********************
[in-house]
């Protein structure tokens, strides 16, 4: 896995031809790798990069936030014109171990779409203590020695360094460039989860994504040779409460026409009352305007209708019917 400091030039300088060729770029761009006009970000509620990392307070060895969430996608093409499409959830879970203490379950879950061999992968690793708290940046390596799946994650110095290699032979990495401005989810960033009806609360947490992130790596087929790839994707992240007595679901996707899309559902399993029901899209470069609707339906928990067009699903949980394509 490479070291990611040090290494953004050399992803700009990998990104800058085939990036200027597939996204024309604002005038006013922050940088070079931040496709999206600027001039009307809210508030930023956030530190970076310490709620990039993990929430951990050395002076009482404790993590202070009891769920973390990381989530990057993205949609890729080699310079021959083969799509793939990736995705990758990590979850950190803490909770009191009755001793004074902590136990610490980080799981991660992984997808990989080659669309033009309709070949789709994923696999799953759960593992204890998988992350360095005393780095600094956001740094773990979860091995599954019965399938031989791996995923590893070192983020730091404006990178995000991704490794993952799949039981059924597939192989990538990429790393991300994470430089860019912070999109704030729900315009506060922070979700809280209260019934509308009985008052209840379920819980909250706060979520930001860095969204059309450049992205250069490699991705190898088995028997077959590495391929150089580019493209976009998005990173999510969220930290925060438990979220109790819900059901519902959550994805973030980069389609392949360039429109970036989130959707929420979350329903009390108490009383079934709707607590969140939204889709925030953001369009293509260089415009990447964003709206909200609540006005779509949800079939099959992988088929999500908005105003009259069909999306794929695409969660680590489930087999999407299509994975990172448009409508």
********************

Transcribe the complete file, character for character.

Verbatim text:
[in-house]
């Protein structure tokens, strides 16, 4: 896995031809790798990069936030014109171990779409203590020695360094460039989860994504040779409460026409009352305007209708019917 400091030039300088060729770029761009006009970000509620990392307070060895969430996608093409499409959830879970203490379950879950061999992968690793708290940046390596799946994650110095290699032979990495401005989810960033009806609360947490992130790596087929790839994707992240007595679901996707899309559902399993029901899209470069609707339906928990067009699903949980394509 490479070291990611040090290494953004050399992803700009990998990104800058085939990036200027597939996204024309604002005038006013922050940088070079931040496709999206600027001039009307809210508030930023956030530190970076310490709620990039993990929430951990050395002076009482404790993590202070009891769920973390990381989530990057993205949609890729080699310079021959083969799509793939990736995705990758990590979850950190803490909770009191009755001793004074902590136990610490980080799981991660992984997808990989080659669309033009309709070949789709994923696999799953759960593992204890998988992350360095005393780095600094956001740094773990979860091995599954019965399938031989791996995923590893070192983020730091404006990178995000991704490794993952799949039981059924597939192989990538990429790393991300994470430089860019912070999109704030729900315009506060922070979700809280209260019934509308009985008052209840379920819980909250706060979520930001860095969204059309450049992205250069490699991705190898088995028997077959590495391929150089580019493209976009998005990173999510969220930290925060438990979220109790819900059901519902959550994805973030980069389609392949360039429109970036989130959707929420979350329903009390108490009383079934709707607590969140939204889709925030953001369009293509260089415009990447964003709206909200609540006005779509949800079939099959992988088929999500908005105003009259069909999306794929695409969660680590489930087999999407299509994975990172448009409508």